The issues continue across the entire range of 2007 products, including Exchange Server, Office Suites, SharePoint Server and Office Communications Server. In the past, enterprises could buy extra support if they weren’t ready to move, but that is no longer an option. 

Symphony Looks to Replace Microsoft Teams

Microsoft Teams, Slack, Google G Suite, Workplace by Facebook, Cisco Spark and Jive have dominated the collaboration tool conversation over the past 12 months. But David Gurle would like to add open source Symphony to that list. Gurle, Palo Alto, Calif.-based Symphony founder and CEO, claims the company is on its way to replacing Teams and Slack in the enterprise.

It’s a pretty wild claim to make and not the first time a competitor tried to take on the bigger names. However, three-year-old Symphony is certainly looking to give the competition a run. It already claims to have 235,000 licensed users across 200 companies and is adding functionality at a breakneck pace.

Over the past week, it announced enhancements to broaden the reach and utility of its platform and enhance next-gen enterprise collaboration. The new additions include Customer Engagement Platform, Embedded Chat Module, Structured Objects, Symphony Media and its Idea Engine — all built on Symphony’s secure platform, customer-controlled encryption and regulatory compliance toolkit.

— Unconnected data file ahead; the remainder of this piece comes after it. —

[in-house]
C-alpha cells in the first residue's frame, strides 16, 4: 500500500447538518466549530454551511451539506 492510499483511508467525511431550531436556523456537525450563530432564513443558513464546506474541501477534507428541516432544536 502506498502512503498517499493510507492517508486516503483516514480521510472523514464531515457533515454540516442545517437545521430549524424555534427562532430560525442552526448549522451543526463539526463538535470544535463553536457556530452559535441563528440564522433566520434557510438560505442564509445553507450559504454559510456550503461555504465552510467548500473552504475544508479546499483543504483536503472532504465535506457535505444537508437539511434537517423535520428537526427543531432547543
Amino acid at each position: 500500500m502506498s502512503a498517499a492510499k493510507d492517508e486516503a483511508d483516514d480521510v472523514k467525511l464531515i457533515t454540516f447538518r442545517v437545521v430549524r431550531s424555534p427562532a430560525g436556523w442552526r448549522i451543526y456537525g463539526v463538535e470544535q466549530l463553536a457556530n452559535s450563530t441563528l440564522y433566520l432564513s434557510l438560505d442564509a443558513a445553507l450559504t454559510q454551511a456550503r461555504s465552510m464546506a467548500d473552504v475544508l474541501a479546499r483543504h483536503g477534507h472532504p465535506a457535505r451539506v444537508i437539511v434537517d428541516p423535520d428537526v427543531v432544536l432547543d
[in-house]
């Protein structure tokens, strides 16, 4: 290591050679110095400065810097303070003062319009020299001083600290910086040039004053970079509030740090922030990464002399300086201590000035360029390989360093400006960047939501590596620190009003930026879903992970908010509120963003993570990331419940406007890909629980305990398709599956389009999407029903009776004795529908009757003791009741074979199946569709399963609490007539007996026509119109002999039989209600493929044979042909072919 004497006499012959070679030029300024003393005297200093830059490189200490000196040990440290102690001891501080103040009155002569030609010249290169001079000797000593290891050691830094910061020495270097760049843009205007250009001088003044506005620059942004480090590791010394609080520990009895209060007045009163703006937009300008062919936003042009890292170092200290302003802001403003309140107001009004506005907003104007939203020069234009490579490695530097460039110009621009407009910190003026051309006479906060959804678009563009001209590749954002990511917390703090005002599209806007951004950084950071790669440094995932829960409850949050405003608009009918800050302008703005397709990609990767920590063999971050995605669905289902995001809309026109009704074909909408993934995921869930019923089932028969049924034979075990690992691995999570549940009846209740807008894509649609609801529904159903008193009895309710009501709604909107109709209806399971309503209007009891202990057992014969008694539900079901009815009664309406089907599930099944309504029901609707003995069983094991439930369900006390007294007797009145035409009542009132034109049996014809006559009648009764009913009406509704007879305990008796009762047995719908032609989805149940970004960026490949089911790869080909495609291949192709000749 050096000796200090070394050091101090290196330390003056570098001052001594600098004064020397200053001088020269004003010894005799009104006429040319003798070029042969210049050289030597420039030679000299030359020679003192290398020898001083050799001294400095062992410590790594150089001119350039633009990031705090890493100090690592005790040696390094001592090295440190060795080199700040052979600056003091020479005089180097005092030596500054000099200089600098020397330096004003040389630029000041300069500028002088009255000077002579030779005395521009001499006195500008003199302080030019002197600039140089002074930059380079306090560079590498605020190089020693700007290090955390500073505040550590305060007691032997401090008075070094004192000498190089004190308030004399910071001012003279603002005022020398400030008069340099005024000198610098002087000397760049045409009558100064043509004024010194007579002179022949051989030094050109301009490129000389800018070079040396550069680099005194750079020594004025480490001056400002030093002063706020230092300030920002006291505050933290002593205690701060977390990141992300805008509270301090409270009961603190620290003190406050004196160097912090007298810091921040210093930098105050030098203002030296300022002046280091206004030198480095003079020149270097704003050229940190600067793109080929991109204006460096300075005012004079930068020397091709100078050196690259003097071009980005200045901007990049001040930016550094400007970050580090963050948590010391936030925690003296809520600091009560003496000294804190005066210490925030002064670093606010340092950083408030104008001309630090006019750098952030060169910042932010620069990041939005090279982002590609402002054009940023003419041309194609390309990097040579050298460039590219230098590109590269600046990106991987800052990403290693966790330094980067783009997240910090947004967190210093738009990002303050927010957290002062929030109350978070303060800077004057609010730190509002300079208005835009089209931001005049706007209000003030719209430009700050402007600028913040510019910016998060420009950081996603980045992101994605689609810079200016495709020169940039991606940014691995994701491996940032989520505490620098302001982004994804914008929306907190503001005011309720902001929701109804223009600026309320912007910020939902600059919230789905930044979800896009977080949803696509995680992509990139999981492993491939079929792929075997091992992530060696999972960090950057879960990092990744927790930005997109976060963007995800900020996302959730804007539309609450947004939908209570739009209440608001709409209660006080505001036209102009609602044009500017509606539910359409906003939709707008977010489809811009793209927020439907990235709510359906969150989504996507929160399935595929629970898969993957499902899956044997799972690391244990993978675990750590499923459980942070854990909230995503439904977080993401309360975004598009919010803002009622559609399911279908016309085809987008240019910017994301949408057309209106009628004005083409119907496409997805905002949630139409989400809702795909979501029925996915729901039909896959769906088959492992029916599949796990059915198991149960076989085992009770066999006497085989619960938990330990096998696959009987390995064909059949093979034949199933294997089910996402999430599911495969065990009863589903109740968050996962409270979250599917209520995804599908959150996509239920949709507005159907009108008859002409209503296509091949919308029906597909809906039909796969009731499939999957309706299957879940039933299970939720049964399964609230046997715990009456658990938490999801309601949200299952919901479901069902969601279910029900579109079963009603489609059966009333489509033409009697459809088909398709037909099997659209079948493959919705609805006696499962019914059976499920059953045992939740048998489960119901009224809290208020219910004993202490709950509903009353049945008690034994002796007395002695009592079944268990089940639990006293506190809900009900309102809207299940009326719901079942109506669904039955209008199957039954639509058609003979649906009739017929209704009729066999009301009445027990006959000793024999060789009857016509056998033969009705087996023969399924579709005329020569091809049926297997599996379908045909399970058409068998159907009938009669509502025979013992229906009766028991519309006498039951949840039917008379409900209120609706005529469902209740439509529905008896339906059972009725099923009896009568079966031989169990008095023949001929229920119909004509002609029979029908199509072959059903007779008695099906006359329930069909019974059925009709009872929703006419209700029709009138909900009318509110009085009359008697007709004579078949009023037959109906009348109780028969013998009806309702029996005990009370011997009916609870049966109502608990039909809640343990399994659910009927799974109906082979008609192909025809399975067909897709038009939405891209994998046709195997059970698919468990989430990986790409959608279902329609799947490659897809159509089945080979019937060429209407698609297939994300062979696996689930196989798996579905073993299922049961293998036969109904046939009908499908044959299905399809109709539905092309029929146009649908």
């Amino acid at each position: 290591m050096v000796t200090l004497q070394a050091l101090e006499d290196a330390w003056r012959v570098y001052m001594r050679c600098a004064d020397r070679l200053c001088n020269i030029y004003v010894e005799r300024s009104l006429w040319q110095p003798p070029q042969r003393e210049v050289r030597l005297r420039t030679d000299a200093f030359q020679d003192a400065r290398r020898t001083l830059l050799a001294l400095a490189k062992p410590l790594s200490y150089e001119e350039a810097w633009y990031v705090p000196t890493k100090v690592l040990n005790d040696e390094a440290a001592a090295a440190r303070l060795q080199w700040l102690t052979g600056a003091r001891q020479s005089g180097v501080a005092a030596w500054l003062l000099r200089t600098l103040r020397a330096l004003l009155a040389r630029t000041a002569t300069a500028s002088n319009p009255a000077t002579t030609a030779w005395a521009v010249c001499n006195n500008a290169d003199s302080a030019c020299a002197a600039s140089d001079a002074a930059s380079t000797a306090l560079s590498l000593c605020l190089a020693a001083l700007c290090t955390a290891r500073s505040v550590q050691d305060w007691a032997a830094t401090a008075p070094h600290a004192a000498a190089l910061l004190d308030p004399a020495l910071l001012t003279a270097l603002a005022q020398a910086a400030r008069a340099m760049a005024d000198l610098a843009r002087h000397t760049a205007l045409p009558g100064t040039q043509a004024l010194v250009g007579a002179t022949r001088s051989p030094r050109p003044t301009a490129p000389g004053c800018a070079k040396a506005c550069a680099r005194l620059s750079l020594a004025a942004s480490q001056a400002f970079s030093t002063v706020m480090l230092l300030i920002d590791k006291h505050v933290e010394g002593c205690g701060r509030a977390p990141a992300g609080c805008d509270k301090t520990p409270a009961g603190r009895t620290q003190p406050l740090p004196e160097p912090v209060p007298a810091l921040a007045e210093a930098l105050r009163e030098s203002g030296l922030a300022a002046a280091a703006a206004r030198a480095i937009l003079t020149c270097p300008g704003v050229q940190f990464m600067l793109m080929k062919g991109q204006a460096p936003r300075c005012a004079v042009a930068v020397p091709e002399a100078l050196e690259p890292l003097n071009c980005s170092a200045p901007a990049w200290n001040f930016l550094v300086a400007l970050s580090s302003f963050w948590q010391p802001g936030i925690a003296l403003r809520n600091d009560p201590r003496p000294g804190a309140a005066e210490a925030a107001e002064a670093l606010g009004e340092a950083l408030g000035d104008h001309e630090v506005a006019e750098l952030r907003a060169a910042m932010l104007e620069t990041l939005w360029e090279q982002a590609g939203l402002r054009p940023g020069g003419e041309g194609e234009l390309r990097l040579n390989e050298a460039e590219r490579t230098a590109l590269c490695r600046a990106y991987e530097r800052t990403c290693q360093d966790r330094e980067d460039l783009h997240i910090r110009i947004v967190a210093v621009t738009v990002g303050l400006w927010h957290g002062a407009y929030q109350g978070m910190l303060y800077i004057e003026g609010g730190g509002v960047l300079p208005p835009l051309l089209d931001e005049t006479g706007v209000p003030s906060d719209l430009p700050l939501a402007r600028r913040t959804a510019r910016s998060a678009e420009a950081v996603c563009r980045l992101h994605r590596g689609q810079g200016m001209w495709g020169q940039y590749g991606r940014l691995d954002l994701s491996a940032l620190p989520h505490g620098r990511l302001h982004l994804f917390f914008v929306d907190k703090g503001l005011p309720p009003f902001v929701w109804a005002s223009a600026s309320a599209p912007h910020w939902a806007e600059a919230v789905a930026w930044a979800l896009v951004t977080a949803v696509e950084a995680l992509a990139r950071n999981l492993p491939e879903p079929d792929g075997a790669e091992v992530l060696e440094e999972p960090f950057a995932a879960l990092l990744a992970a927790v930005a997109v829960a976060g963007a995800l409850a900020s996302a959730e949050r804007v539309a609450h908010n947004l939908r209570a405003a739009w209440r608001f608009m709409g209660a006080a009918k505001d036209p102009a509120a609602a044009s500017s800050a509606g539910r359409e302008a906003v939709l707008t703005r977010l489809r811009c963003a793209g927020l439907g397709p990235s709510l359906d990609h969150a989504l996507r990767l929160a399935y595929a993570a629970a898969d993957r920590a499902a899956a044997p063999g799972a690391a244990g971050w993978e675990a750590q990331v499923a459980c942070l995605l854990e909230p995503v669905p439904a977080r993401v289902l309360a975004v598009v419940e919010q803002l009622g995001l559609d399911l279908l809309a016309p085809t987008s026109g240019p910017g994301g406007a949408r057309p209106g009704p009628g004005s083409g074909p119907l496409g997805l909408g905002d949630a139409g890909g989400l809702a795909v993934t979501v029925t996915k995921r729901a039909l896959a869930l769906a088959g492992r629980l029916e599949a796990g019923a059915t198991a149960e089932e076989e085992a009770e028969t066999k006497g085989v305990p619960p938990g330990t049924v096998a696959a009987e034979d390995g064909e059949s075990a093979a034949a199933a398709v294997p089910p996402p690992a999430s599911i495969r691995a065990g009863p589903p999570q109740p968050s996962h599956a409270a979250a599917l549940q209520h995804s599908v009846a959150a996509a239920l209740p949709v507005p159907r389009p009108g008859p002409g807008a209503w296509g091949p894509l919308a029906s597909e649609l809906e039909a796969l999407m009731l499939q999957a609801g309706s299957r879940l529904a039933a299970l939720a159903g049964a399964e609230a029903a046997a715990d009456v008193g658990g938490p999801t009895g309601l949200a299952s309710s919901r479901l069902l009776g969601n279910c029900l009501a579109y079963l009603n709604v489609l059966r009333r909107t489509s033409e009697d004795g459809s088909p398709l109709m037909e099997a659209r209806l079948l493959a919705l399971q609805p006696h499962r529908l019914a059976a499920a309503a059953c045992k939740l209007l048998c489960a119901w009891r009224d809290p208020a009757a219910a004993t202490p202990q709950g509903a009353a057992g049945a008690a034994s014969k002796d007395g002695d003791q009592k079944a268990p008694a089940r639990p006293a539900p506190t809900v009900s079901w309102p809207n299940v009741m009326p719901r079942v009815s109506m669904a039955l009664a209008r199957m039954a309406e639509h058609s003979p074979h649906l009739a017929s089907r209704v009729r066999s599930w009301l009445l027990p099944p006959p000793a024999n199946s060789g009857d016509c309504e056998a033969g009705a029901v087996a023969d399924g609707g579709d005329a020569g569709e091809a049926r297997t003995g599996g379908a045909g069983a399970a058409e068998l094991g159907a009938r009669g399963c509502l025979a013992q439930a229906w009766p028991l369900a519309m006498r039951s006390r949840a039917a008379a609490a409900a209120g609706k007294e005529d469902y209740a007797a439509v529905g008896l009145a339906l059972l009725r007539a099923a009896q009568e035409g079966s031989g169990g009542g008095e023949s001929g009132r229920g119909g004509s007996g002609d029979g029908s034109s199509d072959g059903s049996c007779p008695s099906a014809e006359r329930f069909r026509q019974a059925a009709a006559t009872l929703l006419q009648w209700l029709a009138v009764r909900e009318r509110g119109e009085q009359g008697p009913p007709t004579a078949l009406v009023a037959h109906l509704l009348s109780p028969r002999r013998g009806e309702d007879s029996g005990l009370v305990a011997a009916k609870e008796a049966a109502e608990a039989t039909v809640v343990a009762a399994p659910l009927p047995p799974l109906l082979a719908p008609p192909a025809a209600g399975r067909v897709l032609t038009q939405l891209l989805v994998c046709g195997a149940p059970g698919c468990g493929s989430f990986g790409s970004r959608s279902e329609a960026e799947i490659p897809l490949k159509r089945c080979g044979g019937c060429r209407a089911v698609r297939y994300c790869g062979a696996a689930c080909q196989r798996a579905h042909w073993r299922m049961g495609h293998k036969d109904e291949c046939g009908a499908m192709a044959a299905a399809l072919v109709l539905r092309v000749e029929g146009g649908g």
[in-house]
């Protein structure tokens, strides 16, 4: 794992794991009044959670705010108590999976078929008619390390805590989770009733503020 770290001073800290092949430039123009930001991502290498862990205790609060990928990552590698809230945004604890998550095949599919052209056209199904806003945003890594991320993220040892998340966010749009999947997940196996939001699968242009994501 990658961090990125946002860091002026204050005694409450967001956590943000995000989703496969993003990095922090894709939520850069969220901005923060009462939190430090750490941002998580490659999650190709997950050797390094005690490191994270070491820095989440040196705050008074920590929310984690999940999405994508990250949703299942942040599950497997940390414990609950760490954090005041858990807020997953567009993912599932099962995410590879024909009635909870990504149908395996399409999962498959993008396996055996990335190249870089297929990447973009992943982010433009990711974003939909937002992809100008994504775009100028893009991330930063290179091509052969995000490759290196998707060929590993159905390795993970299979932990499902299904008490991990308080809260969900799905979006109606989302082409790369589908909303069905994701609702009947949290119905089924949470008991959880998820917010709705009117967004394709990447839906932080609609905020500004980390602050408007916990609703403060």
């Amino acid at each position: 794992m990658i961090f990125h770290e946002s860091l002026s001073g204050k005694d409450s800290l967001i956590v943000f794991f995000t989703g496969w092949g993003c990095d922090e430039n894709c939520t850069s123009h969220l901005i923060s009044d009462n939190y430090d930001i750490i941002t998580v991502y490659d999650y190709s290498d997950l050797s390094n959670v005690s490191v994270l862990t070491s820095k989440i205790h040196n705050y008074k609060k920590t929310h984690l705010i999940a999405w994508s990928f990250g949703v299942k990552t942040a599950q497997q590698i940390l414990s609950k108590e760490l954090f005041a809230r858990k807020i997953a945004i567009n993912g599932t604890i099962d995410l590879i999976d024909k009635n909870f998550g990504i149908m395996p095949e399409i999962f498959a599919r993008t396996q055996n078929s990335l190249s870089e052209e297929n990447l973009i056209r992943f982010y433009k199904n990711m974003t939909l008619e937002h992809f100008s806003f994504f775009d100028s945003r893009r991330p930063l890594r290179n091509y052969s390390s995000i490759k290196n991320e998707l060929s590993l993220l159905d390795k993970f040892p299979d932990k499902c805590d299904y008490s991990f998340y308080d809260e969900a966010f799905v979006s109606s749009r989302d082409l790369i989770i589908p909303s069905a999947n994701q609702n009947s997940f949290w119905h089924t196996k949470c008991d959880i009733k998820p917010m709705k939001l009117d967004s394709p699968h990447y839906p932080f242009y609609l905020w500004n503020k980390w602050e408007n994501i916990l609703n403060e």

Symphony’s Customer Engagement Platform is a custom instance of Symphony that allows businesses to provide select external clients with a secure channel to internal employees. Among the other notable additions is the Symphony Idea Engine, which connects buy- and sell-side counterparts with intelligent machine-based filtering via Symphony Signals. A simple workflow lets buy-side users select topics of interest and the Symphony Idea Engine then notifies selected counterparts in real-time.

The new editions were released at the end of last week, with the promise of more releases on the way.

Liferay Releases WeDeploy

Finally, this week Diamond Bar, Calif.-based Liferay announced the immediate availability of WeDeploy, a new cloud platform which it says gives developers the infrastructure, services and hosting capabilities needed to build, launch and scale their applications.

WeDeploy offers developers tools and application hosting in the cloud with just a few lines of code. Using Docker, developers’ can also use WeDeploy’s hosting capabilities to deploy a fully customizable stack.

In fact, WeDeploy acts as an all-in-one platform for prepackaged microservices including user authentication, real-time data and email.

“With WeDeploy, we’re releasing a platform designed from the ground up to meet developers’ needs for a powerful, intuitive application deployment solution — and one which we believe also empowers any business to get on the fast track toward meeting their digital transformation and customer engagement goals,” said Brian Chan, chief software architect, Liferay.